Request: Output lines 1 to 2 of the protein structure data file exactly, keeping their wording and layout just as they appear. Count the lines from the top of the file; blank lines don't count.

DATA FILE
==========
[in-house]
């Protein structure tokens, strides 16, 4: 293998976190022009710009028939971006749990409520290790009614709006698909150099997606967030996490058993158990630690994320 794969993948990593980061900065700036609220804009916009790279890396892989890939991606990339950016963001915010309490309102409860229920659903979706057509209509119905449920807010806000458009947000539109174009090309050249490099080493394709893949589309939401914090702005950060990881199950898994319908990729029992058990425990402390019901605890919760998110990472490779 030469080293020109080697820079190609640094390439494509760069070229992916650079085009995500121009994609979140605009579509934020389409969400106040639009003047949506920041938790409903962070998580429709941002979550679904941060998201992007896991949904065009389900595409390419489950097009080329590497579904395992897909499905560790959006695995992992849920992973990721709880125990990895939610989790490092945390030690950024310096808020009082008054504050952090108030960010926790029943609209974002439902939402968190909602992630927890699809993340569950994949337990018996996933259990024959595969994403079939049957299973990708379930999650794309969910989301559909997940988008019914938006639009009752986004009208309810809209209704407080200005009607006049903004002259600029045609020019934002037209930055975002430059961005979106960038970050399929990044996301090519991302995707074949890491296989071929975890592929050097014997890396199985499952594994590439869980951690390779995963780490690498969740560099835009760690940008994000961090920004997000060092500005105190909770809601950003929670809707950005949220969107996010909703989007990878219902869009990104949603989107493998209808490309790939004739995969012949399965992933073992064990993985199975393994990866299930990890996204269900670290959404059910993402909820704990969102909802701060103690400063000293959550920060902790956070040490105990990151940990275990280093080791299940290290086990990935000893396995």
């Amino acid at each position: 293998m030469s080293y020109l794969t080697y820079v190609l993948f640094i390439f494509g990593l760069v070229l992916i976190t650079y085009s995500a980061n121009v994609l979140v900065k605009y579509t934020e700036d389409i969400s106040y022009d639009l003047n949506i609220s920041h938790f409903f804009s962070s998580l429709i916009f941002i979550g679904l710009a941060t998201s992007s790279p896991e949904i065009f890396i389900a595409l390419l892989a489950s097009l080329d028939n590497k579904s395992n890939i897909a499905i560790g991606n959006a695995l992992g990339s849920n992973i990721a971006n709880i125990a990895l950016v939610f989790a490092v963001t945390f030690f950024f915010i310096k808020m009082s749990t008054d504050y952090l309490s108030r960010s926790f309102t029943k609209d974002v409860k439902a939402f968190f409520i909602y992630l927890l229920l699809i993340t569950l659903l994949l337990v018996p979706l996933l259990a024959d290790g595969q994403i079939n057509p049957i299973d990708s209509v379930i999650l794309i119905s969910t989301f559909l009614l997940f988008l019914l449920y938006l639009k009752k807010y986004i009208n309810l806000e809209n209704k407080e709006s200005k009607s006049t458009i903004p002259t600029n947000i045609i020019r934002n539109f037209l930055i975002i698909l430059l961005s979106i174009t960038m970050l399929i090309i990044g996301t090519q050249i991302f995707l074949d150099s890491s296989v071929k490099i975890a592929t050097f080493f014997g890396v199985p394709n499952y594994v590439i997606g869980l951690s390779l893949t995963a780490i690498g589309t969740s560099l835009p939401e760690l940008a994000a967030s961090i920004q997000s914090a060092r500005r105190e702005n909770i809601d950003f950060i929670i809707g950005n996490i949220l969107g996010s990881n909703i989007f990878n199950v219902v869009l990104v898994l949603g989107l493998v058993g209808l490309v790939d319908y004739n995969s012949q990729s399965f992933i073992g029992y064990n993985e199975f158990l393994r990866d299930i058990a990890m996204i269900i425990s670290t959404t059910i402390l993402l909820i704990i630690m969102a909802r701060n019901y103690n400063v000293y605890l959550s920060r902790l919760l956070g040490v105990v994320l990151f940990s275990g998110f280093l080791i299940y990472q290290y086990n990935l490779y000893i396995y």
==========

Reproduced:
[in-house]
């Protein structure tokens, strides 16, 4: 293998976190022009710009028939971006749990409520290790009614709006698909150099997606967030996490058993158990630690994320 794969993948990593980061900065700036609220804009916009790279890396892989890939991606990339950016963001915010309490309102409860229920659903979706057509209509119905449920807010806000458009947000539109174009090309050249490099080493394709893949589309939401914090702005950060990881199950898994319908990729029992058990425990402390019901605890919760998110990472490779 030469080293020109080697820079190609640094390439494509760069070229992916650079085009995500121009994609979140605009579509934020389409969400106040639009003047949506920041938790409903962070998580429709941002979550679904941060998201992007896991949904065009389900595409390419489950097009080329590497579904395992897909499905560790959006695995992992849920992973990721709880125990990895939610989790490092945390030690950024310096808020009082008054504050952090108030960010926790029943609209974002439902939402968190909602992630927890699809993340569950994949337990018996996933259990024959595969994403079939049957299973990708379930999650794309969910989301559909997940988008019914938006639009009752986004009208309810809209209704407080200005009607006049903004002259600029045609020019934002037209930055975002430059961005979106960038970050399929990044996301090519991302995707074949890491296989071929975890592929050097014997890396199985499952594994590439869980951690390779995963780490690498969740560099835009760690940008994000961090920004997000060092500005105190909770809601950003929670809707950005949220969107996010909703989007990878219902869009990104949603989107493998209808490309790939004739995969012949399965992933073992064990993985199975393994990866299930990890996204269900670290959404059910993402909820704990969102909802701060103690400063000293959550920060902790956070040490105990990151940990275990280093080791299940290290086990990935000893396995």